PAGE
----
Daniel Ranalli (Drawing Fellow ’10) is at heart an environmental artist working conceptually. His snail drawings are evidence of one who explores and values the fragile impermanence of life. Let’s tread lightly and take a look into his studio.
I have now, by far, the best studio I have ever had. I live in a converted elevator factory in Cambridge and my studio, a darkroom and a small wood shop are all on the first level. Our residence is on the 2nd level – bright open space with a big east-facing skylight.
My wife, the painter, Tabitha Vevers has her studio on a mezzanine that overlooks our living space and it is like her private nest high in the sky. We like to say that our living area is sandwiched between our studios.
My studio is simple – concrete floor and visible heating ducts, sprinklers and electrical conduits. There are large windows facing north, which interest me less than the fact that twenty feet past those windows are the railroad tracks for the MBTA commuter line. When I was a kid I had a model train set in the basement and spent many hours making mountains and buildings and little villages for it. I can hardly remember ever actually running the trains on the track, but I loved the whole business of creating things for it.
Out my window the trains lumber past – only four or five cars long, and a big diesel engine. In the winter when it is dark during the commuter hours I love seeing the passengers moving past me. They are reading or talking and bathed in the warm yellow light – a Hopper painting that he never made.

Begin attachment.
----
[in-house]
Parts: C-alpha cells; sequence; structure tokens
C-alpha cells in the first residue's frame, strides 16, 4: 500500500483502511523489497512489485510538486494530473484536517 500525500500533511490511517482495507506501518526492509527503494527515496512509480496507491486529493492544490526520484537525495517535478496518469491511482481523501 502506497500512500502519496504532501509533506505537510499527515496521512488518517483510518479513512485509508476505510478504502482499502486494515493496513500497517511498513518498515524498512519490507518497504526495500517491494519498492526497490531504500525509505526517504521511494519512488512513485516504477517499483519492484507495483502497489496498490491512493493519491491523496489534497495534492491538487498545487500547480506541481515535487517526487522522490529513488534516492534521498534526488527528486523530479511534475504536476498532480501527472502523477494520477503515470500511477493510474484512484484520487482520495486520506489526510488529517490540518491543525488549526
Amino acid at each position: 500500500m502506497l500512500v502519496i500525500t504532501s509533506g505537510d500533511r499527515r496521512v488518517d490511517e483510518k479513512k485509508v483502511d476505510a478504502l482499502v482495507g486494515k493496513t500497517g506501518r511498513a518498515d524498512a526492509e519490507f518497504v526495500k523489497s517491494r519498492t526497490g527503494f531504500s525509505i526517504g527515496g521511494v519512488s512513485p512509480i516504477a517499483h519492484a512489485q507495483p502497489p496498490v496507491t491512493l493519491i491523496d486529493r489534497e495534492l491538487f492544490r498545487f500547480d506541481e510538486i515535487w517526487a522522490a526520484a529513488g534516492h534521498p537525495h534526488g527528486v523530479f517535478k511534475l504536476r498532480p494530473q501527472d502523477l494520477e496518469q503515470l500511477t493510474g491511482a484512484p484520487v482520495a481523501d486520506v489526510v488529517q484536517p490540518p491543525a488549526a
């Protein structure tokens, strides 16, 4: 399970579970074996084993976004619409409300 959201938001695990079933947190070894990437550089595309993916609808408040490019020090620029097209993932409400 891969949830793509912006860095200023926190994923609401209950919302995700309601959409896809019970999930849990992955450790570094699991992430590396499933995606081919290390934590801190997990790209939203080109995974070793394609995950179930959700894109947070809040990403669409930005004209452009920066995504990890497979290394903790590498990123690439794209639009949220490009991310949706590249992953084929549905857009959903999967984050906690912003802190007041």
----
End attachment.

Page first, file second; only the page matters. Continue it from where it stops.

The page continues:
At this stage I rarely use my darkroom. At first I was glad to be out in the light, and working more with a computer screen and digital gear (photography is at the core of a lot of my work), but that has become less appealing over time. On the other hand, all those toxic chemicals are now in the past for me. In recent years I have started tomato plants in my darkroom sinks.
What I never seem to have enough of is table surface and storage. When I am really working, and making larger pieces, I seem to run out of surface areas in no time.
Daniel is one of thirteen artists participating in the upcoming MCC Fellows Exhibition at the Tufts University Art Gallery.
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